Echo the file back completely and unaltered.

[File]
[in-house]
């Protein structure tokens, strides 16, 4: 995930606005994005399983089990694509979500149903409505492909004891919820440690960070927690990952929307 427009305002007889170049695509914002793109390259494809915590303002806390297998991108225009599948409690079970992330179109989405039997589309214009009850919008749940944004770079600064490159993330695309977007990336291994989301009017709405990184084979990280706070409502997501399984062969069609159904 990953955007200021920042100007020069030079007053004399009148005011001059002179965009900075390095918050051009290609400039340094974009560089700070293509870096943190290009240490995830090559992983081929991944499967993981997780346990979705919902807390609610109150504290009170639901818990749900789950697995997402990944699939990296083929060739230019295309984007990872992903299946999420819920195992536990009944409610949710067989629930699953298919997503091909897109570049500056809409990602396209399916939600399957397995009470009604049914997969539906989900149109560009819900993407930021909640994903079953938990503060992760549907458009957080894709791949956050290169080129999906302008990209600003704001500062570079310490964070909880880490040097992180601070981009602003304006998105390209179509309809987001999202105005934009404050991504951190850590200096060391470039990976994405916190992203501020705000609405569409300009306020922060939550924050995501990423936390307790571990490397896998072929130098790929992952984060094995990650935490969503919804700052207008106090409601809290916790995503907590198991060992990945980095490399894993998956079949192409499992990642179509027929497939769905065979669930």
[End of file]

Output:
[in-house]
């Protein structure tokens, strides 16, 4: 995930606005994005399983089990694509979500149903409505492909004891919820440690960070927690990952929307 427009305002007889170049695509914002793109390259494809915590303002806390297998991108225009599948409690079970992330179109989405039997589309214009009850919008749940944004770079600064490159993330695309977007990336291994989301009017709405990184084979990280706070409502997501399984062969069609159904 990953955007200021920042100007020069030079007053004399009148005011001059002179965009900075390095918050051009290609400039340094974009560089700070293509870096943190290009240490995830090559992983081929991944499967993981997780346990979705919902807390609610109150504290009170639901818990749900789950697995997402990944699939990296083929060739230019295309984007990872992903299946999420819920195992536990009944409610949710067989629930699953298919997503091909897109570049500056809409990602396209399916939600399957397995009470009604049914997969539906989900149109560009819900993407930021909640994903079953938990503060992760549907458009957080894709791949956050290169080129999906302008990209600003704001500062570079310490964070909880880490040097992180601070981009602003304006998105390209179509309809987001999202105005934009404050991504951190850590200096060391470039990976994405916190992203501020705000609405569409300009306020922060939550924050995501990423936390307790571990490397896998072929130098790929992952984060094995990650935490969503919804700052207008106090409601809290916790995503907590198991060992990945980095490399894993998956079949192409499992990642179509027929497939769905065979669930």